Texans can be very particular about their food. It's a matter of state pride in many circumstances. And while the people in other states certainly understand (well, at least some of) the appeal, they just don't always understand our rigidity on the subject. However, if you plan to travel to or move to Texas, there are some things you should know about our culinary picadillos.
Luckily, given our broad range of influences, we're convinced people in at least one other state (or country) totally know what we mean.
While many gas stations serve fried burritos, the original Allsup's burrito is the one by which all others are judged… don't forget the Allsup's sauce!
Especially when it's deep-fried, rattlesnake meat is one of the top draws at the annual Sweetwater Rattlesnake Roundup (tastes like… whitefish).
This Mexican tradition has permeated Texas, and each year around Christmastime, you start seeing signs on the side of the road advertising Christmas tamales.
So awesome, in fact, that it's not a concession stand without one, and they even serve it at some schools for lunch.
Texans do, in fact, eat chili made with hamburger and beans… it's just that it ain't Texas chili if it's not made with chunks of real steak. And beans? Well, that's just a no-no.
In much of Texas, if you ask for a Coke, they'll ask you what kind. That's because we call all soda "coke."
The appropriate way to serve a regular burger in Texas is with mustard, lettuce, tomato, pickle and onion — cheese and bacon are optional.
We lean toward beef at barbecues, but we also serve German sausage thanks to the influence of German immigrants.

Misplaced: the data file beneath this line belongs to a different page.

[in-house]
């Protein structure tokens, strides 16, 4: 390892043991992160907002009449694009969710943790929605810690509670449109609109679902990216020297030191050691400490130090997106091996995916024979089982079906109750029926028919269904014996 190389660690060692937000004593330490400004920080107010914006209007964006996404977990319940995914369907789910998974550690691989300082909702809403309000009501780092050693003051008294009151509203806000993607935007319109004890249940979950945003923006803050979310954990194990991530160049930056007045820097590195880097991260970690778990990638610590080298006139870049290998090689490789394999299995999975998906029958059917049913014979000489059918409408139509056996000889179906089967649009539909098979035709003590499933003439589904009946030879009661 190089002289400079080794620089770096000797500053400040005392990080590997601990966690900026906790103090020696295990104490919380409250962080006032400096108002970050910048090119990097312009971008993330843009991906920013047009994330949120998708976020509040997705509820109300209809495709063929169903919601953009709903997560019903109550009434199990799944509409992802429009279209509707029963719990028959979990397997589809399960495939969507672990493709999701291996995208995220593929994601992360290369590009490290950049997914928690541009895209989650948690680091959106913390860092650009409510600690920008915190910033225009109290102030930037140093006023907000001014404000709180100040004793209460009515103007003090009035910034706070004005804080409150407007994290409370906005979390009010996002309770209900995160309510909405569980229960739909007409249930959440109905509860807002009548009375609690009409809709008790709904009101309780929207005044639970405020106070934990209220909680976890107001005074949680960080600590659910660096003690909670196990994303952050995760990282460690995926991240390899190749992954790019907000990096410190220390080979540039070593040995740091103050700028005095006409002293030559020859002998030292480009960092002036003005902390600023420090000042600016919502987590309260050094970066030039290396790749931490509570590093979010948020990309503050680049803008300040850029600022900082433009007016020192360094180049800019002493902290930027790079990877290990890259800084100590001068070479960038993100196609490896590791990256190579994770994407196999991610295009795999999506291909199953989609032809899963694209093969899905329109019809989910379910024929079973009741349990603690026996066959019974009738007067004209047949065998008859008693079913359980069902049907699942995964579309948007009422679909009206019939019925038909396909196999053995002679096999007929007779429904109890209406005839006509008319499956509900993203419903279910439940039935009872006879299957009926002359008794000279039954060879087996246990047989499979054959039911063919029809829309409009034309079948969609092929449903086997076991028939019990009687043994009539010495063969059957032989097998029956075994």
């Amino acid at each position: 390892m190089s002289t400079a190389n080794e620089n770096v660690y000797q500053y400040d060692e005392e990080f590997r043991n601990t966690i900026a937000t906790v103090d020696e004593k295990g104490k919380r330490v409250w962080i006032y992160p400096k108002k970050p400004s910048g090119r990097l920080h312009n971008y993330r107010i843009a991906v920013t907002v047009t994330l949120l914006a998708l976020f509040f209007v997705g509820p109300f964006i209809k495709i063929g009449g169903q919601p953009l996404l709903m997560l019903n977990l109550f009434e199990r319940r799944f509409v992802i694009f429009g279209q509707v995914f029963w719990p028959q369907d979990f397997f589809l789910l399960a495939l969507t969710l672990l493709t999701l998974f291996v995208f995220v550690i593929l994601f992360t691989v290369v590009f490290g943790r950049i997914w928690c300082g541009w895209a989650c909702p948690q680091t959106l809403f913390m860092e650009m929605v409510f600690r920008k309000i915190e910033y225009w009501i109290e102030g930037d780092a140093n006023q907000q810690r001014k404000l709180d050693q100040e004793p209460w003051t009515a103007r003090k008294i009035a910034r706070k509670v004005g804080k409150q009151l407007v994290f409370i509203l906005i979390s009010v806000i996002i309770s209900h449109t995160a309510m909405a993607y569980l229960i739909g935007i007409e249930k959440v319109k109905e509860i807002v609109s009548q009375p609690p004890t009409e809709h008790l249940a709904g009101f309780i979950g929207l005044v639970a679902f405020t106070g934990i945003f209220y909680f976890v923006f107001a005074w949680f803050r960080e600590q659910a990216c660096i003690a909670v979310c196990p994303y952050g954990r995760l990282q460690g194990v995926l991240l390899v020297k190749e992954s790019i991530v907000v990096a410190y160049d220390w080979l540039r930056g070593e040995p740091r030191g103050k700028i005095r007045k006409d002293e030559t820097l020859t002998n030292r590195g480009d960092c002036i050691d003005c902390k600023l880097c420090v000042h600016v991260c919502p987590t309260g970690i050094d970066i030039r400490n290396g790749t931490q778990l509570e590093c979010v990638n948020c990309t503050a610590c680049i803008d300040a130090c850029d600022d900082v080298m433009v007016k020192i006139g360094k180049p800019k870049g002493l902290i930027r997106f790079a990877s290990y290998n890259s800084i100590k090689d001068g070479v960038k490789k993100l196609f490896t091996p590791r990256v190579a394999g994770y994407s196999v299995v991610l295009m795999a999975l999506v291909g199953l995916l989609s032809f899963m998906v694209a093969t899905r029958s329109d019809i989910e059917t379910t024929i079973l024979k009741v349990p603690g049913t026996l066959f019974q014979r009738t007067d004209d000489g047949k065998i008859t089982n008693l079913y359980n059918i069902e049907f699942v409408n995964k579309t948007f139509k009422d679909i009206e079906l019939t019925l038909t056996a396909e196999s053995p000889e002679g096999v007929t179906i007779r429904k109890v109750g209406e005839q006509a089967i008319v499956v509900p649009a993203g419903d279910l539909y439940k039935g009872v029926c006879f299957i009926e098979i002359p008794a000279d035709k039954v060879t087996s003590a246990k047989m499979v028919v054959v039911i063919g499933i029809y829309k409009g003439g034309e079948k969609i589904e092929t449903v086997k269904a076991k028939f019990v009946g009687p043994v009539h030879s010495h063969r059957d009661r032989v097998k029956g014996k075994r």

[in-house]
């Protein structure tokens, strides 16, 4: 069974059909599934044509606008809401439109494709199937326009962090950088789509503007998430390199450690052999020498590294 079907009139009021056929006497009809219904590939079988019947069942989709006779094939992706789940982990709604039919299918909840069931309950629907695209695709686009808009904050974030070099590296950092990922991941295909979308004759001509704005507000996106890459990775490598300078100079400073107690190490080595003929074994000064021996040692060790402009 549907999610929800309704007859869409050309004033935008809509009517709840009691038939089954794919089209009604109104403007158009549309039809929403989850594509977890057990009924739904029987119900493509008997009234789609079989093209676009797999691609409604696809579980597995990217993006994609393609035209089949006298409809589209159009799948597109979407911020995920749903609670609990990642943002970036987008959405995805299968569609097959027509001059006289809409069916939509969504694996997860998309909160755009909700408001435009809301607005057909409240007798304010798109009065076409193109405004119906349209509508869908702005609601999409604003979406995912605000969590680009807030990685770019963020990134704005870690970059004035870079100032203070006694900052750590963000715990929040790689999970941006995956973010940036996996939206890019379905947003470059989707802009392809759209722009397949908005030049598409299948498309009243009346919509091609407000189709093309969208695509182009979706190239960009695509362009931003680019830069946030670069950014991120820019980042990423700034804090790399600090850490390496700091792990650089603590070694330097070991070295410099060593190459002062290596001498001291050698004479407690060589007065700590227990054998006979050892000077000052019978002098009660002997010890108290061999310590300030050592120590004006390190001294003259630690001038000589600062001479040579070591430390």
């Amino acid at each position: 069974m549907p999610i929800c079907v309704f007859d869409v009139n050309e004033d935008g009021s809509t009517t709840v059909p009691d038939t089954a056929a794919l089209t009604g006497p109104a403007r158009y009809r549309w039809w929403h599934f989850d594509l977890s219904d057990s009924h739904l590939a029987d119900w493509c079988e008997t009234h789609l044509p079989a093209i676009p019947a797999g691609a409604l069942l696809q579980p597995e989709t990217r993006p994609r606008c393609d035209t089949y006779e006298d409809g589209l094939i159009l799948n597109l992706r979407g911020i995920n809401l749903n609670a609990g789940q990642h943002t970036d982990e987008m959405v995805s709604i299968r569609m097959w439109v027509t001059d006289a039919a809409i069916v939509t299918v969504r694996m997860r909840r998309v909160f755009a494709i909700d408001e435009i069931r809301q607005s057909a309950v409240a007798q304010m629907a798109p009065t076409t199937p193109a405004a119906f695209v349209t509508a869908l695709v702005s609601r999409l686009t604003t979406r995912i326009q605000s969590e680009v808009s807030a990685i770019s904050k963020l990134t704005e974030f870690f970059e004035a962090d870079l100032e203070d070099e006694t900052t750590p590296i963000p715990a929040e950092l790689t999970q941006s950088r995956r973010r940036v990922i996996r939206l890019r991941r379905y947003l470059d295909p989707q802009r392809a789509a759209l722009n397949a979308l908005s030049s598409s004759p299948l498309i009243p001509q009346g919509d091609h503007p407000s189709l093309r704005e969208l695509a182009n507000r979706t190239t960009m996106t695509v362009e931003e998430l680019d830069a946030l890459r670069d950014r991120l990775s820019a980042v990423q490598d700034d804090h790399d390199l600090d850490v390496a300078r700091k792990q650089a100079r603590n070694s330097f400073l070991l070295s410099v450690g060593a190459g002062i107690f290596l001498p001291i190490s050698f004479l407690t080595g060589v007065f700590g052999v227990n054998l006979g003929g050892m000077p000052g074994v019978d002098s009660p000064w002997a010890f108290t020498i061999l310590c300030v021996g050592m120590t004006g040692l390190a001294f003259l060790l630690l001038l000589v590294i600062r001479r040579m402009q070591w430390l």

That tasty leftover brine from the big jars of Best Maid pickles take snow cone enjoyment to the next level.
It's Americanized Chinese, of course, but the sheer number of Asian-influenced restaurants in the state is pretty dizzying to many.
Our cheese enchiladas are often made with processed cheese (though cheddar is acceptable) and loads of onions and are topped with a cross between brown gravy and enchilada sauce, known as enchilada gravy.
Fried pickles will never be turned away by any Southerner, but we really do love a quality deep-fried jalapeño.
Thanks to our complex history (six flags over Texas and all), the line between authentic Mexican and Tex-Mex easily blurs. Don't overthink it… it tastes good either way. If you crave separation of the two, New Mexico and Mexico are both pretty close.
No egg is required for this breakfast treat, but you'll need to slather it with grape jelly or yellow mustard.
Brisket tacos can be eaten like a regular taco for lunch or dinner or topped with eggs for breakfast.
With our German influence, ours are a bit different from what you might be used to, but boy are they tasty!
Ever fans of fusion food, Tex-Jex is Tex-Mex with a Jewish cooking influence. Chicken falafel tamales, anyone?
It's not all barbecue and Tex-Mex. As I said before, there have been six flags over Texas (and a ton of immigrants from other countries) that influence our food. Chicken-fried steak is a variation on Austrian schnitzel, we have Cajun and Creole influences in the Southeast, German influences in just about everything, Czech influences, Jewish influences, Moroccan influences (one of the main differences between Mexican and Tex-Mex cooking), British influences and more.
In addition to that, Texas is a big state. You can't expect to find, say, enchilada gravy in every area. Yes, our food does have multiple personalities, but it's always good.
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